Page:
In Washington, D.C. yesterday, federal district court judge Ellen Huvelle delayed the sentencing of Ousama Naaman. She reset the hearing for April 18.
Naaman, 61, was Innospec’s former agent in Iraq. He was extradited from Germany last year and pleaded guilty in June to conspiracy and to violating the Foreign Corrupt Practices Act.
The government wants him sentenced to seven and half years in prison. In a memorandum to the court, prosecutors said under the federal guidelines, Naaman should receive a ten-year sentence.
Naaman’s lawyers are asking for a sentence of time served, arguing that he’s already spent “just shy of a year in prison [in Germany awaiting extradition], and another seven months under strict conditions of release” in the U.S.
The government said Naaman admitted in his plea that as Innospec’s agent for seven years, he helped pay $4 million in kickbacks to the Iraqi government and more than $3.5 million in bribes to senior Iraqi government officials. The bribes helped win contracts to sell a gasoline additive to the Iraqi Ministry of Oil that earned more than $50 million in profits for Innospec, the DOJ said.
In arguing for a long jail sentence, the government said Naaman personally made $2.7 million on the tainted deals and would have made $5.3 million more if the DOJ hadn’t discovered the bribes. Prosecutors argued that Naaman also had Innospec pay $155,000 in bribes to block a competitor from the market.
The government said Naaman kept some of Innospec’s bribe money for himself, and in all earned $8.8 million from his criminal conspiracy.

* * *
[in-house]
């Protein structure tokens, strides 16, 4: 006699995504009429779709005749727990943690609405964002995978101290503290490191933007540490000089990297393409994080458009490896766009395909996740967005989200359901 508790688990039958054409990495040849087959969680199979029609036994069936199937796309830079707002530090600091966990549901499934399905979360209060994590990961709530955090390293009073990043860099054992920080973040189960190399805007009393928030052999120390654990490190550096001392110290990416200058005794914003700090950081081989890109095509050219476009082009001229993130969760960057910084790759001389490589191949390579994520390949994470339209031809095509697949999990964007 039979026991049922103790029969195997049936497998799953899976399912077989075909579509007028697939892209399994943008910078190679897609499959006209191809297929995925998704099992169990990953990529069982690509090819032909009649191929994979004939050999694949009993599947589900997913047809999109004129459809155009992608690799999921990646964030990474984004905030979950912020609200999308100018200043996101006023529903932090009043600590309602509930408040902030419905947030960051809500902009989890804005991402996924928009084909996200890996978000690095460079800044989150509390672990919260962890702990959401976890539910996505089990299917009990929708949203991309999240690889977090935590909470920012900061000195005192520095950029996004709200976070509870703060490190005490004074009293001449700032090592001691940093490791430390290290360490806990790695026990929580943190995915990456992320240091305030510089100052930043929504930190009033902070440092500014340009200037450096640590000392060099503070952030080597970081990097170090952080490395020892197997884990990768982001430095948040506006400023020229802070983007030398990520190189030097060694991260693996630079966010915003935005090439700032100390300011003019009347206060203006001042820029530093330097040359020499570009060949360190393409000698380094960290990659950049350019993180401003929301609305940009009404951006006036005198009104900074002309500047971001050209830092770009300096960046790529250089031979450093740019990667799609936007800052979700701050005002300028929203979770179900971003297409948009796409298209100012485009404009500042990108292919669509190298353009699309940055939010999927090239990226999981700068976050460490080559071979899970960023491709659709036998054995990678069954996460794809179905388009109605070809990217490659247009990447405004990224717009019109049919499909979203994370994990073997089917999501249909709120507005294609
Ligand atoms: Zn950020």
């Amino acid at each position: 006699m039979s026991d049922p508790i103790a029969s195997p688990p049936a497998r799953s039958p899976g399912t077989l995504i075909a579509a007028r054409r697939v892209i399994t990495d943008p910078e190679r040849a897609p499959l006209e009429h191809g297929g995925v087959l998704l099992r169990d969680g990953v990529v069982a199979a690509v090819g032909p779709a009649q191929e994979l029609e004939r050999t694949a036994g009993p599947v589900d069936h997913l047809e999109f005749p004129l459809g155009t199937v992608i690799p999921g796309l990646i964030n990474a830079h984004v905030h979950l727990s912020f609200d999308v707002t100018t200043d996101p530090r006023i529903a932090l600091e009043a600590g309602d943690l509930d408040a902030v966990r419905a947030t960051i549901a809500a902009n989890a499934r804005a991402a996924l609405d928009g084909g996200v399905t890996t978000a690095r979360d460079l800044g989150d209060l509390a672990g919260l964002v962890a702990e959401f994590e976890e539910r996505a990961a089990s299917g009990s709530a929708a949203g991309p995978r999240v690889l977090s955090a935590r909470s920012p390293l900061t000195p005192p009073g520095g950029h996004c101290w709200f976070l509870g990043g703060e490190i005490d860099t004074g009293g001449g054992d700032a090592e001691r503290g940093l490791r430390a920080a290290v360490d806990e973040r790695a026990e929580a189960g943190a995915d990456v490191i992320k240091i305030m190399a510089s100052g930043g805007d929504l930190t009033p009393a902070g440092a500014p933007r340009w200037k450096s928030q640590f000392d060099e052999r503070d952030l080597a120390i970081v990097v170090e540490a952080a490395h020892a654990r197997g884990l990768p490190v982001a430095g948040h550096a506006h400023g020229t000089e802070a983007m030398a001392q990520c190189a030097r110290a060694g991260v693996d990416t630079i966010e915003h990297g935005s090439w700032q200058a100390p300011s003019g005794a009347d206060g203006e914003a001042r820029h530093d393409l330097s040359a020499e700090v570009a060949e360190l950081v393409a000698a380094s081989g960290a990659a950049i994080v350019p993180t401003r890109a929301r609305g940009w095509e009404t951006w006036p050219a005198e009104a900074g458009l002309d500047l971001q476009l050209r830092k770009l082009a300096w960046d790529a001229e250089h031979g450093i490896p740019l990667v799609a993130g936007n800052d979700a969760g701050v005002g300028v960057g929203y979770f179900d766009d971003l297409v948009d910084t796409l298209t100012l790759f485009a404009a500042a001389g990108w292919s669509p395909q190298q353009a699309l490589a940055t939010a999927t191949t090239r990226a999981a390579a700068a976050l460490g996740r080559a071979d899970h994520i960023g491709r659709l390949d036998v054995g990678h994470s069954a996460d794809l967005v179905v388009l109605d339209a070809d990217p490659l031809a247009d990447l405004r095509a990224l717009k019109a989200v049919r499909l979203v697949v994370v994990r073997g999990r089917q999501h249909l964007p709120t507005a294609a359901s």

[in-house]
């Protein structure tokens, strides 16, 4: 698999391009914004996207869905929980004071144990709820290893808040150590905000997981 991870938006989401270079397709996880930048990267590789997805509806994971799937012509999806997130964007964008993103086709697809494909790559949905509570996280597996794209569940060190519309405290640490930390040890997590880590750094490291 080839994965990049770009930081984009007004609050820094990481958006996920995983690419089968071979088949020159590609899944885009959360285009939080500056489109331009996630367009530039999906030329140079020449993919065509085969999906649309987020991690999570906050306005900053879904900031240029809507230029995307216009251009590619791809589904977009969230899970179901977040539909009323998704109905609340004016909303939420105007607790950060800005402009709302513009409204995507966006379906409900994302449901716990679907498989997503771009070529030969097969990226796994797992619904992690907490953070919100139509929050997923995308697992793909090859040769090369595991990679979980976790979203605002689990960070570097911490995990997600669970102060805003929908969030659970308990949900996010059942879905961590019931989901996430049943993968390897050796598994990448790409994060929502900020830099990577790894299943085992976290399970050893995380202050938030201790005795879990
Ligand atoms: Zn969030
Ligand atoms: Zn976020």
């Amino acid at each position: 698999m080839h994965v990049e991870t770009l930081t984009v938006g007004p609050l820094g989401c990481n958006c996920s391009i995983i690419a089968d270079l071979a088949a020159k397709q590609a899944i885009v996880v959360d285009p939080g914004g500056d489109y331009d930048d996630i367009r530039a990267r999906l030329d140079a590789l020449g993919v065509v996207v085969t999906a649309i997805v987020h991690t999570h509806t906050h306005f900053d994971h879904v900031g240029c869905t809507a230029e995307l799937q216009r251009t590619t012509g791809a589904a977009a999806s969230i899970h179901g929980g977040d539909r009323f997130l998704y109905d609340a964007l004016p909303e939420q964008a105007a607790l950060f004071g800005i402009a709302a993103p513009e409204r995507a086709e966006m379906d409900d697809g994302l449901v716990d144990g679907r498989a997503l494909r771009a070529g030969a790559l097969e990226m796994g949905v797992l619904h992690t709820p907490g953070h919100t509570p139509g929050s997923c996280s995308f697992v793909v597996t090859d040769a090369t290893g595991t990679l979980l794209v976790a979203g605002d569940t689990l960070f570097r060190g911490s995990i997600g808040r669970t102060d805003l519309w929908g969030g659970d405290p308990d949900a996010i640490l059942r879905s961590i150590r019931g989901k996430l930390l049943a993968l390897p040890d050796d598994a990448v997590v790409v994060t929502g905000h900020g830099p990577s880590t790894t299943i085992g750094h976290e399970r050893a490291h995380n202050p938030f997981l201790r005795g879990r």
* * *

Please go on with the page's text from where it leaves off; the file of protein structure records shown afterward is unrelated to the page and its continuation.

Earlier this week, Innospec’s former CFO and CEO settled civil FCPA charges with the SEC by paying about $229,000 in disgorgement and penalties. The SEC charged Paul W. Jennings with falsely certifying to auditors from 2004 through 2009 that he had complied with Innospec’s Foreign Corrupt Practices Act compliance policy. Jennings, however, knew about Innospec’s bribery in Iraq and Indonesia and personally approved some of the payments.
In March last year, Innospec reached a $40 million global settlement of more than a dozen criminal charges in the U.S. and U.K., including FCPA and U.N. oil for food program offenses, and violations of the U.S. embargo against Cuba.
Naaman is now free on personal recognizance pending his sentencing.
A copy of the government’s January 22, 2011 sentencing memorandum in U.S. v. Naaman can be downloaded here.
Download a copy of Naaman’s memorandum in aid of sentencing (92 pages) can be downloaded here.